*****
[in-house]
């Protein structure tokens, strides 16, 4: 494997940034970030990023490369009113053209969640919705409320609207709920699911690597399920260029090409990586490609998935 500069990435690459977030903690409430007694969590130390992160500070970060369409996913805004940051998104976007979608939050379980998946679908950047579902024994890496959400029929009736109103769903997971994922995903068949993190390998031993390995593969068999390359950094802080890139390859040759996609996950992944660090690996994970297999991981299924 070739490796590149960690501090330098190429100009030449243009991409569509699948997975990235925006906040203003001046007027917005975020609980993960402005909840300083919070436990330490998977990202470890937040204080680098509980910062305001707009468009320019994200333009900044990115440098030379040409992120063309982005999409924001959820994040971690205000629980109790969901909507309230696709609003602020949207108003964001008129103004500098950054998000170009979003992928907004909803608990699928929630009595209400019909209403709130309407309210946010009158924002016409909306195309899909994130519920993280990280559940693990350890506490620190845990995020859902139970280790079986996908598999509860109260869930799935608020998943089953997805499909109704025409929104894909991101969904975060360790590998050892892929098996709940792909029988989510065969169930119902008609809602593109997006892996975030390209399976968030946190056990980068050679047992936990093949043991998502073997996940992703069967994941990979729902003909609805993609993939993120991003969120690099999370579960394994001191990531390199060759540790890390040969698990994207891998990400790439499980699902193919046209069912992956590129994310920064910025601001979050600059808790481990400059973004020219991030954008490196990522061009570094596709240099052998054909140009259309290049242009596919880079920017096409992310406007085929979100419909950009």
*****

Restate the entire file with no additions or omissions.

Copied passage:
[in-house]
């Protein structure tokens, strides 16, 4: 494997940034970030990023490369009113053209969640919705409320609207709920699911690597399920260029090409990586490609998935 500069990435690459977030903690409430007694969590130390992160500070970060369409996913805004940051998104976007979608939050379980998946679908950047579902024994890496959400029929009736109103769903997971994922995903068949993190390998031993390995593969068999390359950094802080890139390859040759996609996950992944660090690996994970297999991981299924 070739490796590149960690501090330098190429100009030449243009991409569509699948997975990235925006906040203003001046007027917005975020609980993960402005909840300083919070436990330490998977990202470890937040204080680098509980910062305001707009468009320019994200333009900044990115440098030379040409992120063309982005999409924001959820994040971690205000629980109790969901909507309230696709609003602020949207108003964001008129103004500098950054998000170009979003992928907004909803608990699928929630009595209400019909209403709130309407309210946010009158924002016409909306195309899909994130519920993280990280559940693990350890506490620190845990995020859902139970280790079986996908598999509860109260869930799935608020998943089953997805499909109704025409929104894909991101969904975060360790590998050892892929098996709940792909029988989510065969169930119902008609809602593109997006892996975030390209399976968030946190056990980068050679047992936990093949043991998502073997996940992703069967994941990979729902003909609805993609993939993120991003969120690099999370579960394994001191990531390199060759540790890390040969698990994207891998990400790439499980699902193919046209069912992956590129994310920064910025601001979050600059808790481990400059973004020219991030954008490196990522061009570094596709240099052998054909140009259309290049242009596919880079920017096409992310406007085929979100419909950009």